While there may be numerous reasons Quibi’s mobile video platform has been a bust so far, launching during the pandemic was the worst possible timing.
According to a new video streaming report from Adobe, the number of videos people started watching on mobile dropped 1% year-over-year in April and continued to fall through June, when it was down 35%. While Adobe’s 2019 data made a Quibi-like service seem promising, pandemic-driven lockdowns have reduced demand for the kind of bite-sized entertainment the company hoped to exploit.
Even though many observers raised this issue in the days leading up to the April launch, Quibi executives maintained a bullish outlook as other forms of video streaming surged during the initial weeks of coronavirus lockdowns. But while streaming overall did explode, video on mobile devices took a nosedive.
“When we looked at video starts across platforms, mobile was seeing growth in 2019, as well as the first few months of 2020,” the Adobe report reads. “It was an opportunity area for content providers. After COVID-19, shelter-in-place orders have shifted this significantly. While the Adobe Digital Economy Index shows growth in areas like mobile shopping, video consumption on mobile is not driving growth.”
Quibi arrived amid a frenzy of streaming platform launches. For years, pioneers like Netflix, Amazon Prime Video, and YouTube dominated this sector. But fall 2019 saw the launch of Apple Plus and Disney Plus, followed this year by NBC Universal’s Peacock and HBO Max.
Still, Quibi managed to cut through the hype, thanks to two high-profile cofounders: Meg Whitman, former CEO of HP and eBay, and Jeffrey Katzenberg, the former Disney executive who founded Dreamworks Studio. The company raised $1.75 billion in venture capital ahead of the launch to build out the platform and develop a wealth of exclusive content. The shows were shot in short segments to target a younger, mobile-first generation. Quibi’s name is an amalgam of “quick bites,” and the platform is built to deliver videos of under 10 minutes to smartphones. The app launched with nearly 50 shows.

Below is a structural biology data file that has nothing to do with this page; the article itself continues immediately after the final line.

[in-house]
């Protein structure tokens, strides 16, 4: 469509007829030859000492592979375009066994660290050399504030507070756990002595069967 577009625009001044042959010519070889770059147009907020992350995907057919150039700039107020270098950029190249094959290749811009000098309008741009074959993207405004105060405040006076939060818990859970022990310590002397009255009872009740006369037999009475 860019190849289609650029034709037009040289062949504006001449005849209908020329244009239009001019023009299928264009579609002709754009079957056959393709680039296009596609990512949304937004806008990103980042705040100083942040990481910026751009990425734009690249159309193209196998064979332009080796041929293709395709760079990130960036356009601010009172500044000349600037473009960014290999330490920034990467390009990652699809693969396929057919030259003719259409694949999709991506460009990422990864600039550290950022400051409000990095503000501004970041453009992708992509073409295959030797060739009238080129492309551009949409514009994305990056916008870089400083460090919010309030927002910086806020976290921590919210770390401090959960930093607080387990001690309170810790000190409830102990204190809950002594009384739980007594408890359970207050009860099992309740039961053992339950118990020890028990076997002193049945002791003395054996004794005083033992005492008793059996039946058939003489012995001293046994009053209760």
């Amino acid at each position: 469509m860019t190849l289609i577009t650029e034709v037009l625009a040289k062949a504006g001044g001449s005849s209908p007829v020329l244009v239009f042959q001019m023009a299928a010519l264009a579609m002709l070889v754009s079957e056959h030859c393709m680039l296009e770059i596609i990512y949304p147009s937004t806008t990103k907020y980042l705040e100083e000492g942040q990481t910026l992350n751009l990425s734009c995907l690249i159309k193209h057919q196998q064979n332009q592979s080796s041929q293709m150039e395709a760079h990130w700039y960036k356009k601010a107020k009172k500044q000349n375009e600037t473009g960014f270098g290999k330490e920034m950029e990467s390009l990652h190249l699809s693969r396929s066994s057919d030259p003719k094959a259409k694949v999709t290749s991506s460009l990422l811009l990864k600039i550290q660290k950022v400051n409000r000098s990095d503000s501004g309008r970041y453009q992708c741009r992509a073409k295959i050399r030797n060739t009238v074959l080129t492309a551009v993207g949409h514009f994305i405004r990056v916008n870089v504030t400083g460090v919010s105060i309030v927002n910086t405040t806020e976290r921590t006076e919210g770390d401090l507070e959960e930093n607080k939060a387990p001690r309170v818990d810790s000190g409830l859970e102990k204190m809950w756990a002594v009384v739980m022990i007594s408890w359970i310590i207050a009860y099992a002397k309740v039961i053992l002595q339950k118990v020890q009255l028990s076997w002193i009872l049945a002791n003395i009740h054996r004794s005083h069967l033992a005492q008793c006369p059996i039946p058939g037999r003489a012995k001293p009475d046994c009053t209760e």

But Quibi fell flat from the start. The app quickly dropped out of the top downloads in app stores, and by the end of May it only had 1.5 million active users, according to the Wall Street Journal. While the company had hoped to have 7.4 million subscribers by the end of 2020, it has now reduced that projection to 2 million.
Quibi has since announced plans to address some criticisms, such as the inability to share screenshots and clips on social media or to beam the service to televisions. But the service will continue to swim against the tide as long as the pandemic keeps people at home.
The Adobe report analyzed more than 24 billion video starts and 6.6 billion hours of video content viewed on OTT, desktop, and mobile phone platforms in the U.S. between January 2018 and July 2020. The findings echoed previous reports that video streaming has been booming. But while mobile video starts are down, desktop viewing has taken an even bigger hit, falling 21% year-over-year in April and dropping 40% in July.
In terms of overall viewing time, OTT has surged as much as 196% in April 2020, compared to April 2019. That number tapered off to 60% in June as many states began to lift lockdowns, but it soared again to 116% in July amid an explosion of coronavirus cases. Even during the brief period of optimism in June, overall mobile video viewing was down 21% from the previous year.
Speaking to reporters ahead of Quibi’s launch, executives acknowledged it would have been difficult to postpone. The company had already spent millions on an advertising blitz across television, newspapers, and digital. Customer acquisition is one of the major expenses for any video streaming service, so delaying the launch after hyping the start date for months would have been extremely costly. CTO Rob Post said he believed people stuck at home might still have in-between moments Quibi could fill. But he also said there was a strong desire to get the product in users’ hands so the company could start learning.
“One of the things that we’ve been anticipating for some time now is starting to collect some data on how users are really interacting with our app,” Post said at the time. “We’ll definitely find out the day we launch what users like and don’t like.”
So far, the lessons have mostly been painful. Whether Quibi is able to recover may depend as much on how quickly the company can iterate on its product as on how long it takes the U.S. to get the pandemic under control.